Ghost assets are scarier than you might think: Part 3
This post is part of a three-part series on ghost assets.
In my last two posts, I told the frightening tale of ghost assets, the once lively pieces of an IT department’s infrastructure that eventually expired. Yet instead of burying these dead devices, many organizations leave them to haunt their IT departments, and they end up threatening a business’s bottom line and compliance. In the final portion of my tale, I’ll discuss how organizations can finally lay these ghosts to rest.
Exorcizing the specter
Tools are not the answer — they’re only an element of eliminating ghost assets. There is no such thing as a one-shot, out-of-the-box, perfect configuration and inventory management product, though many manufacturers claim to provide such a solution. These products are open-structured and highly configurable, but require tremendous time, effort, and expertise to set up and maintain. Many customers find that they can’t fully leverage the capability of these products without hiring a dozen or more subject matter experts or paying exorbitant rates for long-term, on-site consultants.
IT asset management (ITAM) should be thought of not as a tool, but as process — one that encompasses tools, personnel, expertise, and procedures. Here are some of the best ways to return ghost assets to their graves and eliminate the risks they pose.
1. Data is legion
Most ITAM projects start with the usual suspects: configuration management data and purchasing records. You won’t find ghost assets there because they exist in the twilight area outside of daily use systems. They’re identified by inference, as astronomers identify black holes by the effect they have on nearby stars.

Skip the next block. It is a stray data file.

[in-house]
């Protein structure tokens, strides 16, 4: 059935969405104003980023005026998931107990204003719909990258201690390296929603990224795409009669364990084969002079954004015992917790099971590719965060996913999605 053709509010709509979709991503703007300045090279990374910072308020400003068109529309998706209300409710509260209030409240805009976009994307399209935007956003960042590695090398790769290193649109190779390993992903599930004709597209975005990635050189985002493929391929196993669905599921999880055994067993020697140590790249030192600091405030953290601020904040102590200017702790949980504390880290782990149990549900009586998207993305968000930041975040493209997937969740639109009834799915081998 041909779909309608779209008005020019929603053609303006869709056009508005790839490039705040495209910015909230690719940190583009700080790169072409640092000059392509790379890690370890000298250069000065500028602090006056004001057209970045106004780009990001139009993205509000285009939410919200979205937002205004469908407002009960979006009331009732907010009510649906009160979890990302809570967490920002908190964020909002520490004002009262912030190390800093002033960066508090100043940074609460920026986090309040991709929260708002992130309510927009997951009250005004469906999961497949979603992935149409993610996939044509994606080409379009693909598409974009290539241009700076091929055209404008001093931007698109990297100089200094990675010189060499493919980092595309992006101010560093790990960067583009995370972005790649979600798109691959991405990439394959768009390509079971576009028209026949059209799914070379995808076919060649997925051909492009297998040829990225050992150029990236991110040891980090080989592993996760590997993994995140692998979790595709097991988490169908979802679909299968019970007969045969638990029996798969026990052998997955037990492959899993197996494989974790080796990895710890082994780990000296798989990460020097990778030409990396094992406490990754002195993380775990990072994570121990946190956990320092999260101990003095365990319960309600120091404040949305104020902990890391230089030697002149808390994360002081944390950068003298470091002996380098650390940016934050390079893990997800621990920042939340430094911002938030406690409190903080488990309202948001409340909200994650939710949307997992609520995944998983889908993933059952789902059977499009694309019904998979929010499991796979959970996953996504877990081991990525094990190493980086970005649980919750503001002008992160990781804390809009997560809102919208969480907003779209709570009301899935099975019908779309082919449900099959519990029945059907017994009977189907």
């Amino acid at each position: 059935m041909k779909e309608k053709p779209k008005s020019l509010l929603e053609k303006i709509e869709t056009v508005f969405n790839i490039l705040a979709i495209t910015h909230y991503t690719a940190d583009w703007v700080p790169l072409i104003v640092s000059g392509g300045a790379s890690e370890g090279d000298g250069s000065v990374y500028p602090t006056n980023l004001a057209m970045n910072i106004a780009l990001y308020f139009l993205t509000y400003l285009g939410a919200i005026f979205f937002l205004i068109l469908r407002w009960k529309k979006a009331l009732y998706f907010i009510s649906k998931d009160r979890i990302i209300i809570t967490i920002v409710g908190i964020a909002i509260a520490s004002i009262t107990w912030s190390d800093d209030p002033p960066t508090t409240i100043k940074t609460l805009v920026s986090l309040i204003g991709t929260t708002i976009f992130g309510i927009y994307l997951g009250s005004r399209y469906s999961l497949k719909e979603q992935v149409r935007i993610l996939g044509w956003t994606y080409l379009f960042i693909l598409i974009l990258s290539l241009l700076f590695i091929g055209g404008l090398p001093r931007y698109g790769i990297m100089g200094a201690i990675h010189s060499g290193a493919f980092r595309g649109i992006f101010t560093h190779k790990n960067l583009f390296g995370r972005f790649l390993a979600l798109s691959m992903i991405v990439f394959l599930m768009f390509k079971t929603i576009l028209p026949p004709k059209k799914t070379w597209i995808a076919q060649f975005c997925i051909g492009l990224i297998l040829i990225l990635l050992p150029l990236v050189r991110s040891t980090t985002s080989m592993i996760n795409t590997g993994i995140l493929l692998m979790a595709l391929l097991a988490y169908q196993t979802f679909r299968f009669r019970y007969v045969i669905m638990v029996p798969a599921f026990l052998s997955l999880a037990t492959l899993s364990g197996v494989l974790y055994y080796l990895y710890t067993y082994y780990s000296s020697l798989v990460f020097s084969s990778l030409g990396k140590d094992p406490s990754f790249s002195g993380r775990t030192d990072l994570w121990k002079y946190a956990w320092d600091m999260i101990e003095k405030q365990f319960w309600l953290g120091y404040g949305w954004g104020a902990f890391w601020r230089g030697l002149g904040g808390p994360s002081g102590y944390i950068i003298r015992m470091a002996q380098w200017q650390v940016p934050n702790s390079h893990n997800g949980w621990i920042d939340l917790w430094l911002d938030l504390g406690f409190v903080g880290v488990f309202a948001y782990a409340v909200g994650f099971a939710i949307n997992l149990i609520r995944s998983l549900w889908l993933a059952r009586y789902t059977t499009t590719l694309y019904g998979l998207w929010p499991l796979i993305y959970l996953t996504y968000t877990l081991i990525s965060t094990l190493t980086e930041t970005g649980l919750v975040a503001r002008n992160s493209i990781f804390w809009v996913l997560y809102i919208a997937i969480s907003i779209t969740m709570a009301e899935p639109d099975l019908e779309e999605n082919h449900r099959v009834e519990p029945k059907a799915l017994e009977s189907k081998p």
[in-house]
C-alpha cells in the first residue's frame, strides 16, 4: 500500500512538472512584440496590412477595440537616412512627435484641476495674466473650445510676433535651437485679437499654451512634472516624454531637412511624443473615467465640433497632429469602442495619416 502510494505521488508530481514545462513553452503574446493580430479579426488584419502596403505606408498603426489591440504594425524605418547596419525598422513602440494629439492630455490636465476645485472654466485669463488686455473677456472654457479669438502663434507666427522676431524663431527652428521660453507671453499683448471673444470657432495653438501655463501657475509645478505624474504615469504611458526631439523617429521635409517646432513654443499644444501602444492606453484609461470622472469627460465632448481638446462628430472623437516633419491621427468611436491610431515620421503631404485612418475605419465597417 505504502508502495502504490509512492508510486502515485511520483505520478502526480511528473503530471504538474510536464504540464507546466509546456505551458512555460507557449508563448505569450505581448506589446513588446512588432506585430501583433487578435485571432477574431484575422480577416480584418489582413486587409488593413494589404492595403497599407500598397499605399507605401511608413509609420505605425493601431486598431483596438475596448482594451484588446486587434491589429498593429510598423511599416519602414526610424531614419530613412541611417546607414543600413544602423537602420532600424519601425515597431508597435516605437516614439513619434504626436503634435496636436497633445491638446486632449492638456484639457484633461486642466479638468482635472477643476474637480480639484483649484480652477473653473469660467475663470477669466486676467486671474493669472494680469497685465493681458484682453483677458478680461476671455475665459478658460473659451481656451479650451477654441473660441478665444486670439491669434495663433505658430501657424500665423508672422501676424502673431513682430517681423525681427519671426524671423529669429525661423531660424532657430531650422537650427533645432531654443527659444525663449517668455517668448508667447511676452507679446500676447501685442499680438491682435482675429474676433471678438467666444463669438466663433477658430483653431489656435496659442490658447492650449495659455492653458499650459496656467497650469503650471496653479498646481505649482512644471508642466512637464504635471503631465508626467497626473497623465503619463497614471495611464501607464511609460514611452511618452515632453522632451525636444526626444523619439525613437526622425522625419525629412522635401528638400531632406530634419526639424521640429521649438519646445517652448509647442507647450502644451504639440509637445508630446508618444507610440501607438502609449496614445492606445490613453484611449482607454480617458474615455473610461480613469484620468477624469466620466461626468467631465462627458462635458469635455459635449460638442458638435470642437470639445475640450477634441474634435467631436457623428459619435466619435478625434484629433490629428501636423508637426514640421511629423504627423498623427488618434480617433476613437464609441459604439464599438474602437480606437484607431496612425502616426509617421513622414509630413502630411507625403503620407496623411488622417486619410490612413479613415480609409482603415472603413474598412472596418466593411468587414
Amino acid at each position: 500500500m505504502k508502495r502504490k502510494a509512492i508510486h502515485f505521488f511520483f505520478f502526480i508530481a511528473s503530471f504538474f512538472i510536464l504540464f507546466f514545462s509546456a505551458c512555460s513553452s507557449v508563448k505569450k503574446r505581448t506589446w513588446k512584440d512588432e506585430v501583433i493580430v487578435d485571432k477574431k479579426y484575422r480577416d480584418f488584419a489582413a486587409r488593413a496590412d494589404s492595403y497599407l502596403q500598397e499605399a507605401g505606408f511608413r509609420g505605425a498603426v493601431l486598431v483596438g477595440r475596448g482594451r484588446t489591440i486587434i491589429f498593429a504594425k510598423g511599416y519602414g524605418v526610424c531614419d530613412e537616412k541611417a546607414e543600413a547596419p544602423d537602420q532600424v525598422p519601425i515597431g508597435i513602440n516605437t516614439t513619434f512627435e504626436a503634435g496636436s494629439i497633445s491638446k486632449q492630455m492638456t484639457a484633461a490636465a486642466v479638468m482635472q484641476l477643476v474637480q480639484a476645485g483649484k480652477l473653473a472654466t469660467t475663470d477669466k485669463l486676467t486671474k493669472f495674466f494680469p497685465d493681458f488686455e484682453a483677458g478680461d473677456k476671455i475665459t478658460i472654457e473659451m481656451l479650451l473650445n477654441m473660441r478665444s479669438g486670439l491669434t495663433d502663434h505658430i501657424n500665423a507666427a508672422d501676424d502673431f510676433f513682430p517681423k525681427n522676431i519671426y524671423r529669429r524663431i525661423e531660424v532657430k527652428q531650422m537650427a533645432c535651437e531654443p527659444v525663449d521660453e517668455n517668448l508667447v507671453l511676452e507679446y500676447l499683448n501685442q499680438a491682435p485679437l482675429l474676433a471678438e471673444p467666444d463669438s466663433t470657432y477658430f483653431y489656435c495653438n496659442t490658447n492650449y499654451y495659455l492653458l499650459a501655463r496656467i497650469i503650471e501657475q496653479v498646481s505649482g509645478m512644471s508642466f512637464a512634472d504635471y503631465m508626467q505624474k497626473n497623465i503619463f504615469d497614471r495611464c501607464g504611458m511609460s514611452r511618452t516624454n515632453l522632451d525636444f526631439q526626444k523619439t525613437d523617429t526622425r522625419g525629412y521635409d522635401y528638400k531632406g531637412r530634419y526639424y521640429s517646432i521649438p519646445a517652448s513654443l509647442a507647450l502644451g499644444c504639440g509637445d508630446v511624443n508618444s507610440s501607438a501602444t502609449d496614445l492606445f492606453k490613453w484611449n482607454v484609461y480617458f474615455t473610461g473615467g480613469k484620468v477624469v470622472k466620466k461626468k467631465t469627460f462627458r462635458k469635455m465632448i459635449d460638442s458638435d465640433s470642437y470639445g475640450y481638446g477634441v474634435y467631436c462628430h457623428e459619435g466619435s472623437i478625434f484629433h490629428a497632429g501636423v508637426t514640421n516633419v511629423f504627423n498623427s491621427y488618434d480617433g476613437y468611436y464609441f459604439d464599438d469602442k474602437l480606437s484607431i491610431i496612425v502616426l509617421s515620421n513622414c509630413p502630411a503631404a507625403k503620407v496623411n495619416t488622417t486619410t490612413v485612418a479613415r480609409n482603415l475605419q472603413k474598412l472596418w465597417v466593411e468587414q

Broaden the spectrum of data collection. Virtualization systems, scripting, agents, infrastructure systems, invoices, manufacturer records, licensing contracts, personnel records, and so on are all viable sources of data. The more robust the data, the more comprehensive the results. For example, if a delivery manifest from last year lists 200 servers, but system center configuration management only reports 165, some ghost hunting might be needed.
Involve the proper stakeholders, but do so with the understanding that insight can come from places you might not expect. IT administration, product custodians, project managers, procurement, accounting, human resources, facilities management, and shipping and receiving are all potential sources of information. For example, there might be a bill of lading from the loading dock for a truckload of recycled assets that haven’t been purged from your asset tracking configuration management database.
2. Iterate! Improve! Iterate! Improve!
It’s important to keep going — repeat this process over and over again. Each iteration will be more accurate, more automated, and more useful. The unreconciled, unreported, unmanaged, and unnoticed will be found. Ghosts will be put to rest. Over time, you’ll see ways to improve all aspects of lifecycle management. Also bear in mind small adjustments can make a big difference. Moving a couple of clusters that were misidentified as production to disaster recovery can profoundly affect your compliance position.
Walk toward the light
Building an ITAM program that is comprehensive enough to prevent assets from becoming ghosts takes time and expertise, but it is absolutely possible. Combining reliable, stable, and automated data collection methods with appropriate, enforced, and practical processes lets you be confident there are no poltergeists in your cloud, no banshees in your datacenters, and no phantasms in your storage closets.